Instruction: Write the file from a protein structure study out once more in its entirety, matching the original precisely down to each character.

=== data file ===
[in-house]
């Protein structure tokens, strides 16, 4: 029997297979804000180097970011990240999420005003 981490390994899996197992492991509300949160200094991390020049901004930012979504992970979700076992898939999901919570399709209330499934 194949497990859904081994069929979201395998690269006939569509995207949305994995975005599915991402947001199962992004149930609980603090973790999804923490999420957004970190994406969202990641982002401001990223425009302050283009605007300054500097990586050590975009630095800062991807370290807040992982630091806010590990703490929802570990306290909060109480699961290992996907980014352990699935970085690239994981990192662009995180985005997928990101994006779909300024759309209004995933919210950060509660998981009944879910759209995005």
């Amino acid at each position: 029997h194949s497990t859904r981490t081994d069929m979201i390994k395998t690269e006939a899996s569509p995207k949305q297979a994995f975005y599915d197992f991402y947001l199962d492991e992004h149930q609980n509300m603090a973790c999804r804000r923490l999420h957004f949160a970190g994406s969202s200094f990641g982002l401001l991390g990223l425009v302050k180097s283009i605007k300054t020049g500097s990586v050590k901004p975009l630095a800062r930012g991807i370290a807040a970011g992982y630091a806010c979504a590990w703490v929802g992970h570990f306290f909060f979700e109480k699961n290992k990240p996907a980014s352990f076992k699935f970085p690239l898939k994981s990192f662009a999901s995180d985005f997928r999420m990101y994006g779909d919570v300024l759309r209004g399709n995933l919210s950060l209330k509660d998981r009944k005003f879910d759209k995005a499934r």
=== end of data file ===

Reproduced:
[in-house]
């Protein structure tokens, strides 16, 4: 029997297979804000180097970011990240999420005003 981490390994899996197992492991509300949160200094991390020049901004930012979504992970979700076992898939999901919570399709209330499934 194949497990859904081994069929979201395998690269006939569509995207949305994995975005599915991402947001199962992004149930609980603090973790999804923490999420957004970190994406969202990641982002401001990223425009302050283009605007300054500097990586050590975009630095800062991807370290807040992982630091806010590990703490929802570990306290909060109480699961290992996907980014352990699935970085690239994981990192662009995180985005997928990101994006779909300024759309209004995933919210950060509660998981009944879910759209995005």
């Amino acid at each position: 029997h194949s497990t859904r981490t081994d069929m979201i390994k395998t690269e006939a899996s569509p995207k949305q297979a994995f975005y599915d197992f991402y947001l199962d492991e992004h149930q609980n509300m603090a973790c999804r804000r923490l999420h957004f949160a970190g994406s969202s200094f990641g982002l401001l991390g990223l425009v302050k180097s283009i605007k300054t020049g500097s990586v050590k901004p975009l630095a800062r930012g991807i370290a807040a970011g992982y630091a806010c979504a590990w703490v929802g992970h570990f306290f909060f979700e109480k699961n290992k990240p996907a980014s352990f076992k699935f970085p690239l898939k994981s990192f662009a999901s995180d985005f997928r999420m990101y994006g779909d919570v300024l759309r209004g399709n995933l919210s950060l209330k509660d998981r009944k005003f879910d759209k995005a499934r």